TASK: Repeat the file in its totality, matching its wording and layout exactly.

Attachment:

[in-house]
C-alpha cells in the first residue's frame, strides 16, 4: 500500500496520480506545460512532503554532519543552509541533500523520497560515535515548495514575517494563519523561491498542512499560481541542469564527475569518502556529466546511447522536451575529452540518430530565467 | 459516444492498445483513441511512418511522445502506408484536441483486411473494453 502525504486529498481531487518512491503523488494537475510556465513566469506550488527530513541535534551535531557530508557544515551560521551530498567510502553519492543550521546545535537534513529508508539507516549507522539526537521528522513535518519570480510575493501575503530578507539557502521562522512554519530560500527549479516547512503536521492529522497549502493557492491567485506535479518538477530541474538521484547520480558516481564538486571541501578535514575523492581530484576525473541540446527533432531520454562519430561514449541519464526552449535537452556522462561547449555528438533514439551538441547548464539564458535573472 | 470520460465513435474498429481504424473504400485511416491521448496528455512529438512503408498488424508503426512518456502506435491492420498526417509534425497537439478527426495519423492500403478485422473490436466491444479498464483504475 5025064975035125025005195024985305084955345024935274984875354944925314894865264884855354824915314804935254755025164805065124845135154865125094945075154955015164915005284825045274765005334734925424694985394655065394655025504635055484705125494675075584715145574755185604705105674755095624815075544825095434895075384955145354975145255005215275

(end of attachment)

[in-house]
C-alpha cells in the first residue's frame, strides 16, 4: 500500500496520480506545460512532503554532519543552509541533500523520497560515535515548495514575517494563519523561491498542512499560481541542469564527475569518502556529466546511447522536451575529452540518430530565467 | 459516444492498445483513441511512418511522445502506408484536441483486411473494453 502525504486529498481531487518512491503523488494537475510556465513566469506550488527530513541535534551535531557530508557544515551560521551530498567510502553519492543550521546545535537534513529508508539507516549507522539526537521528522513535518519570480510575493501575503530578507539557502521562522512554519530560500527549479516547512503536521492529522497549502493557492491567485506535479518538477530541474538521484547520480558516481564538486571541501578535514575523492581530484576525473541540446527533432531520454562519430561514449541519464526552449535537452556522462561547449555528438533514439551538441547548464539564458535573472 | 470520460465513435474498429481504424473504400485511416491521448496528455512529438512503408498488424508503426512518456502506435491492420498526417509534425497537439478527426495519423492500403478485422473490436466491444479498464483504475 5025064975035125025005195024985305084955345024935274984875354944925314894865264884855354824915314804935254755025164805065124845135154865125094945075154955015164915005284825045274765005334734925424694985394655065394655025504635055484705125494675075584715145574755185604705105674755095624815075544825095434895075384955145354975145255005215275